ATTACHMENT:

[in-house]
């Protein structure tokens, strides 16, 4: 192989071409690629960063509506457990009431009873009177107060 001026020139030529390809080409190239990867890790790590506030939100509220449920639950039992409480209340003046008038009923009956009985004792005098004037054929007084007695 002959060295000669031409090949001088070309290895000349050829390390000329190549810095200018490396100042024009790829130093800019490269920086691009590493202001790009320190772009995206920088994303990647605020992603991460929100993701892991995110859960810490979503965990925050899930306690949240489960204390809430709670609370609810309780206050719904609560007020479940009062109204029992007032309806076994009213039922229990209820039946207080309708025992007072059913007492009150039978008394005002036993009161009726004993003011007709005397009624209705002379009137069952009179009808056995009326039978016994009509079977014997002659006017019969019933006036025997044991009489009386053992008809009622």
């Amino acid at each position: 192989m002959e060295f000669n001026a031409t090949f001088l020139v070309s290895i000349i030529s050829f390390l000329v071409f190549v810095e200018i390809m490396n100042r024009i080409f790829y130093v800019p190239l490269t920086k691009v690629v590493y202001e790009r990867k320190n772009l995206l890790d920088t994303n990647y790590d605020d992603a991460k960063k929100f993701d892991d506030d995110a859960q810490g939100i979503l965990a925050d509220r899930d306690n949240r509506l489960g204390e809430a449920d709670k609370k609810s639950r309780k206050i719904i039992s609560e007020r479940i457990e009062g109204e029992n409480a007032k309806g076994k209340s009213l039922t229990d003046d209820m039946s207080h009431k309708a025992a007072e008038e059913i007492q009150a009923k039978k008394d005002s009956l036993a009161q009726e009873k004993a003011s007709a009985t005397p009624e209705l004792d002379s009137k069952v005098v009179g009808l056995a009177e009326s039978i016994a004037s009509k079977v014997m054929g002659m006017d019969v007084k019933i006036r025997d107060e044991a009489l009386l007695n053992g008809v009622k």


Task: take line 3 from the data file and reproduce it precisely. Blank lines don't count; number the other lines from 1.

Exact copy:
């Amino acid at each position: 192989m002959e060295f000669n001026a031409t090949f001088l020139v070309s290895i000349i030529s050829f390390l000329v071409f190549v810095e200018i390809m490396n100042r024009i080409f790829y130093v800019p190239l490269t920086k691009v690629v590493y202001e790009r990867k320190n772009l995206l890790d920088t994303n990647y790590d605020d992603a991460k960063k929100f993701d892991d506030d995110a859960q810490g939100i979503l965990a925050d509220r899930d306690n949240r509506l489960g204390e809430a449920d709670k609370k609810s639950r309780k206050i719904i039992s609560e007020r479940i457990e009062g109204e029992n409480a007032k309806g076994k209340s009213l039922t229990d003046d209820m039946s207080h009431k309708a025992a007072e008038e059913i007492q009150a009923k039978k008394d005002s009956l036993a009161q009726e009873k004993a003011s007709a009985t005397p009624e209705l004792d002379s009137k069952v005098v009179g009808l056995a009177e009326s039978i016994a004037s009509k079977v014997m054929g002659m006017d019969v007084k019933i006036r025997d107060e044991a009489l009386l007695n053992g008809v009622k």